The next 3 weeks went into more specific examples of the crash between these disciplines.  Week 2 was mainly about math, and how people perceive different definitions of the “Fourth Dimension.”  What I liked about this lecture is how artists have actually read and trained themselves in scientific topics, such as Albert Einstein’s theories about relativity, time, and space, and those artists when on to formulate their own interpretation of it in their works.  Week 3 was my favorite so far, because we talked about robots and artist’s interpretation of them and the future.  This is where I believe that artistic interpretations such as movies and science fiction novels have made a great contribution to computer science and robotics.  The ideas that artists have come up with, scientists who read or seen them and get fascinated with the idea, so they go on to develop those ideas and turn them into reality.  I can name a few of my favorite interpretations, such as “Robocop”, “I, Robot”, and “Terminator” that amaze you and make you want to go and work on a real robot! (Well, maybe not in the case or Terminator, don’t want to create a robot that declares war to humankind!)  Week 4 was about the human body and medicine, and in my blog I mentioned great artistic interpretations of that topic, my favorite books in fact, Mary Shelley’s “Frankenstein” and Robert Louis Stevenson’s “Dr. Jekyll and Mr. Hyde”.

The topics from week 1-4 all relate in the sense that they are collaborative efforts of the humanities and the sciences.  They are fields in which both perspectives are needed to make the best use of it.  I think that both disciplines complement each other when well used, and create great things together.  Below are some examples of it.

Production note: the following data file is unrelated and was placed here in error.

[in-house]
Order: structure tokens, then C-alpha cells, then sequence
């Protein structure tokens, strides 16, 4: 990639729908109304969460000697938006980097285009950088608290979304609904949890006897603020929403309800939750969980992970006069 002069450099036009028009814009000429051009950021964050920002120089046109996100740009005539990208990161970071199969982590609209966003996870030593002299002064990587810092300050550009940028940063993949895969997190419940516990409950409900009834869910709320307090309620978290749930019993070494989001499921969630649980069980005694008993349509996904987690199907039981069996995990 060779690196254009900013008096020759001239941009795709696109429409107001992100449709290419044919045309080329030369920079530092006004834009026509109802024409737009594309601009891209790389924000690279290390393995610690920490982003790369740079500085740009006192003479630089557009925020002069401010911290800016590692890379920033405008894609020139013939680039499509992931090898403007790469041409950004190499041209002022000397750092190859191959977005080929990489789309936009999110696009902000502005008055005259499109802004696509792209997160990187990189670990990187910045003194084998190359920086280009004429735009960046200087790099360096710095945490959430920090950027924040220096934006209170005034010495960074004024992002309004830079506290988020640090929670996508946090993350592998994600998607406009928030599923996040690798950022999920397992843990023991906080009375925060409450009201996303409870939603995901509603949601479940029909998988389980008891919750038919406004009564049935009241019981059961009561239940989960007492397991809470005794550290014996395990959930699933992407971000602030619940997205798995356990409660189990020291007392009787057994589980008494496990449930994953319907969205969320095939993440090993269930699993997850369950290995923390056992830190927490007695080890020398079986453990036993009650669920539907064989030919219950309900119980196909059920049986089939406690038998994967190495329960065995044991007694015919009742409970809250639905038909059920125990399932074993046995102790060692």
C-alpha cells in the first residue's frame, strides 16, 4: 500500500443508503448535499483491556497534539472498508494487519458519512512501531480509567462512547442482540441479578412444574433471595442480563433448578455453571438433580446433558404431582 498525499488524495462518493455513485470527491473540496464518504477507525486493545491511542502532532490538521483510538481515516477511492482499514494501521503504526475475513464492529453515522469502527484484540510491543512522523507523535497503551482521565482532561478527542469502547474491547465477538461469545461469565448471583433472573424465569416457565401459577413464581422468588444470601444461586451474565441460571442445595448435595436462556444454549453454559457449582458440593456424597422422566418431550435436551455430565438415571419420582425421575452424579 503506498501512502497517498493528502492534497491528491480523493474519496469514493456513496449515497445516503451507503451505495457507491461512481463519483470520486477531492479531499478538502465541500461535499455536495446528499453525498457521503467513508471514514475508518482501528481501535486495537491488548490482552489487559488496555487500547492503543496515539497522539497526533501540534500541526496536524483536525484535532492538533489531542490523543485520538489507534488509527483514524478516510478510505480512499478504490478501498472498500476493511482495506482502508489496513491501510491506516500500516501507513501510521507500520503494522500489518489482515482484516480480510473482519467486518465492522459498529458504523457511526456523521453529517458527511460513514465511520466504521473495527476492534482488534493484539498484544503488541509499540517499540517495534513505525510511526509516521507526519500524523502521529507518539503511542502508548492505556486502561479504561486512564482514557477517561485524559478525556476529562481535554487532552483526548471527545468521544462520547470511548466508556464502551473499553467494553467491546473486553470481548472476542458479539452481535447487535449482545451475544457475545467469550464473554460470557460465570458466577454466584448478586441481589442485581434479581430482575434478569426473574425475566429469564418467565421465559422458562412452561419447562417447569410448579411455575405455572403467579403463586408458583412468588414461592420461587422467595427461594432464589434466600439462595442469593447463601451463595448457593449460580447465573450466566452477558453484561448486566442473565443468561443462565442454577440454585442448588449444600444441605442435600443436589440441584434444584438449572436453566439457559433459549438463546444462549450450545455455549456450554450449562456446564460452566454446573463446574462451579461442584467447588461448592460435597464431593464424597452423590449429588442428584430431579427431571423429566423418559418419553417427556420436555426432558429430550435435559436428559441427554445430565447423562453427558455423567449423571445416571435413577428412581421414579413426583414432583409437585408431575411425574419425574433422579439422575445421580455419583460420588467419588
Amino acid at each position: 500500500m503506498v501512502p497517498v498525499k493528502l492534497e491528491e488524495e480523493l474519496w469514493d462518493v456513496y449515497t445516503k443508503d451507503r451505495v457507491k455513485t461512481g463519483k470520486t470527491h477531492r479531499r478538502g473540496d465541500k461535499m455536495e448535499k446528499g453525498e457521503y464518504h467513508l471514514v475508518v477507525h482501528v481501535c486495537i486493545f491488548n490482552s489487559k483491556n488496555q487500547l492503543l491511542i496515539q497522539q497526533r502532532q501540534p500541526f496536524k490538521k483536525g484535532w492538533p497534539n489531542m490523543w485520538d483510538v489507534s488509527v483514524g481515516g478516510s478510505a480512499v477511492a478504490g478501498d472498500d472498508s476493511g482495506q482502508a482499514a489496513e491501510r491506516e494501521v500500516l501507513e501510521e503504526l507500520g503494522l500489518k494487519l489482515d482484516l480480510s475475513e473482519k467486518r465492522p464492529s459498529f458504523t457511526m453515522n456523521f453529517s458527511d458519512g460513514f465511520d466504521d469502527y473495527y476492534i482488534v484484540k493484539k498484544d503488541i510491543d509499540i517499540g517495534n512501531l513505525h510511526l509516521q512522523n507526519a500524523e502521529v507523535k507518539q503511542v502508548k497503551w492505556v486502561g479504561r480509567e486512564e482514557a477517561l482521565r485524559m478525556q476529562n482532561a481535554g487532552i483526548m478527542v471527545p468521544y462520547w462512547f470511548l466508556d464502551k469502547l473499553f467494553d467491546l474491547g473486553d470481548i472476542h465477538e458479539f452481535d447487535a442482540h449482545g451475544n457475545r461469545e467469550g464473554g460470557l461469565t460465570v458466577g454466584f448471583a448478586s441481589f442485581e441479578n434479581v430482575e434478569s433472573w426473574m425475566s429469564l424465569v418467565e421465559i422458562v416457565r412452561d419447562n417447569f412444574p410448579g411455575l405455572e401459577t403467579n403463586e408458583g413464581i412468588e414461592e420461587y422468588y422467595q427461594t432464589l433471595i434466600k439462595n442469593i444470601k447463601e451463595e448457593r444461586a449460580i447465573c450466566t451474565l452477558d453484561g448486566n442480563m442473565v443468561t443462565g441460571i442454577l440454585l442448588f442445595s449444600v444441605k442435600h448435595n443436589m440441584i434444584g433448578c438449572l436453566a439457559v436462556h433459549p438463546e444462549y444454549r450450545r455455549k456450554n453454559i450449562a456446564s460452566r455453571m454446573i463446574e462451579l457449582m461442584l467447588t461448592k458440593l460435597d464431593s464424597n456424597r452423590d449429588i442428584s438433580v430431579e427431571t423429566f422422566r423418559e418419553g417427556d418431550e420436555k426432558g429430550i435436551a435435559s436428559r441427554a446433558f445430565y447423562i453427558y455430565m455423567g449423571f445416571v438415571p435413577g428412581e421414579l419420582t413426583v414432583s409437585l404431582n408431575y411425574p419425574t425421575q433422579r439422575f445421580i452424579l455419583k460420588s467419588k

My midterm project is a combination of the philosophy and technology behind Artificial Intelligence.  My project, called “The Turing Experience” will allow people to experiment firsthand what AI is, and the meaning of intelligence.  We constantly ask ourselves why are we so unique, why do we possess the intelligence and consciousness that make us human.  That’s why I propose to have a modified version of the “Turing Test”, proposed by Allan Turing in 1950, which consists of trying to tell a machine from a human by asking questions.  This experience will need a self examination by the user, to wonder how our minds work, what is the psychology behind our thoughts and actions, and how can we understand the concept of intelligence in beings other than humans.  It will also educate people in ways that will bring the concept of AI back to the public’s interest, and will advance this technology by experimentation and interaction with such computer systems, although not as advanced as Turing predicted they will be by now, we can still make it possible if we put our minds into it.  My project relates to the weeks lectures because it combines the science behind creating such machines intelligent enough to fool a human, and the philosophy behind the meaning of intelligence and human behavior.  The art behind the robotic head that mimics facial reactions also ties in with the idea.  I only wish such a project was possible, I would be so excited to test it!


Week5_midterm; All Together Now by Devin Quinlan

Sunday, February 8th, 2009